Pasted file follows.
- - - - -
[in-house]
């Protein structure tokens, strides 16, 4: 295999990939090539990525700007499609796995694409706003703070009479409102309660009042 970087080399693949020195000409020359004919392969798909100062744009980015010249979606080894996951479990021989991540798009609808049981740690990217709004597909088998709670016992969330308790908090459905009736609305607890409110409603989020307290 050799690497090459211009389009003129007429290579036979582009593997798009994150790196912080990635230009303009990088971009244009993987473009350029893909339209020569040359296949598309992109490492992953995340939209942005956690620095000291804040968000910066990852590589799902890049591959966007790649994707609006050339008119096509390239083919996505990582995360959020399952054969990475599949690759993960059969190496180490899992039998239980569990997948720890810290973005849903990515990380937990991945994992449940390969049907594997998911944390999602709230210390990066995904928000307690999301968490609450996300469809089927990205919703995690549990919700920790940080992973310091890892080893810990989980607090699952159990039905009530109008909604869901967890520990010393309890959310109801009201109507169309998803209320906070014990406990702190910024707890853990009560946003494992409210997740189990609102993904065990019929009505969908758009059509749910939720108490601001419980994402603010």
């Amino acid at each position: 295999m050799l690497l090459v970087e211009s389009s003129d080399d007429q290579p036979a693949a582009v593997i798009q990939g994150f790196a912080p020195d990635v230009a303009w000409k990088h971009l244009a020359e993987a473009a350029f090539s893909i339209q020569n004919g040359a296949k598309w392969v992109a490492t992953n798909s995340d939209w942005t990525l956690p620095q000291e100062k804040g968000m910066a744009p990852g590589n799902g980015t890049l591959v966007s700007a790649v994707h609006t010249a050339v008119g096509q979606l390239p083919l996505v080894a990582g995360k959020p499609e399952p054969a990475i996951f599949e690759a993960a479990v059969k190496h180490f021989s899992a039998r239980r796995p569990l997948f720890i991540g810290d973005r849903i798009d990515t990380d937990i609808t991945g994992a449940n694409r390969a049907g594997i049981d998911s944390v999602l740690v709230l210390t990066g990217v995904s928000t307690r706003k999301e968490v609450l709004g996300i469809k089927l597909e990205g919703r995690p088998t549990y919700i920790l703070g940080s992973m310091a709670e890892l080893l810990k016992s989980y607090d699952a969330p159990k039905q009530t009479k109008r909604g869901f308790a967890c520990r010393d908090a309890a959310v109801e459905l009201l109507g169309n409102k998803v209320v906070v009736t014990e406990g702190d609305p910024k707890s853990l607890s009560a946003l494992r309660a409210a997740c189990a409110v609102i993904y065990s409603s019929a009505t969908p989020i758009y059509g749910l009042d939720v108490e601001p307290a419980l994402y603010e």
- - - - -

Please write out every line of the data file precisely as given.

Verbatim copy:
[in-house]
């Protein structure tokens, strides 16, 4: 295999990939090539990525700007499609796995694409706003703070009479409102309660009042 970087080399693949020195000409020359004919392969798909100062744009980015010249979606080894996951479990021989991540798009609808049981740690990217709004597909088998709670016992969330308790908090459905009736609305607890409110409603989020307290 050799690497090459211009389009003129007429290579036979582009593997798009994150790196912080990635230009303009990088971009244009993987473009350029893909339209020569040359296949598309992109490492992953995340939209942005956690620095000291804040968000910066990852590589799902890049591959966007790649994707609006050339008119096509390239083919996505990582995360959020399952054969990475599949690759993960059969190496180490899992039998239980569990997948720890810290973005849903990515990380937990991945994992449940390969049907594997998911944390999602709230210390990066995904928000307690999301968490609450996300469809089927990205919703995690549990919700920790940080992973310091890892080893810990989980607090699952159990039905009530109008909604869901967890520990010393309890959310109801009201109507169309998803209320906070014990406990702190910024707890853990009560946003494992409210997740189990609102993904065990019929009505969908758009059509749910939720108490601001419980994402603010």
């Amino acid at each position: 295999m050799l690497l090459v970087e211009s389009s003129d080399d007429q290579p036979a693949a582009v593997i798009q990939g994150f790196a912080p020195d990635v230009a303009w000409k990088h971009l244009a020359e993987a473009a350029f090539s893909i339209q020569n004919g040359a296949k598309w392969v992109a490492t992953n798909s995340d939209w942005t990525l956690p620095q000291e100062k804040g968000m910066a744009p990852g590589n799902g980015t890049l591959v966007s700007a790649v994707h609006t010249a050339v008119g096509q979606l390239p083919l996505v080894a990582g995360k959020p499609e399952p054969a990475i996951f599949e690759a993960a479990v059969k190496h180490f021989s899992a039998r239980r796995p569990l997948f720890i991540g810290d973005r849903i798009d990515t990380d937990i609808t991945g994992a449940n694409r390969a049907g594997i049981d998911s944390v999602l740690v709230l210390t990066g990217v995904s928000t307690r706003k999301e968490v609450l709004g996300i469809k089927l597909e990205g919703r995690p088998t549990y919700i920790l703070g940080s992973m310091a709670e890892l080893l810990k016992s989980y607090d699952a969330p159990k039905q009530t009479k109008r909604g869901f308790a967890c520990r010393d908090a309890a959310v109801e459905l009201l109507g169309n409102k998803v209320v906070v009736t014990e406990g702190d609305p910024k707890s853990l607890s009560a946003l494992r309660a409210a997740c189990a409110v609102i993904y065990s409603s019929a009505t969908p989020i758009y059509g749910l009042d939720v108490e601001p307290a419980l994402y603010e």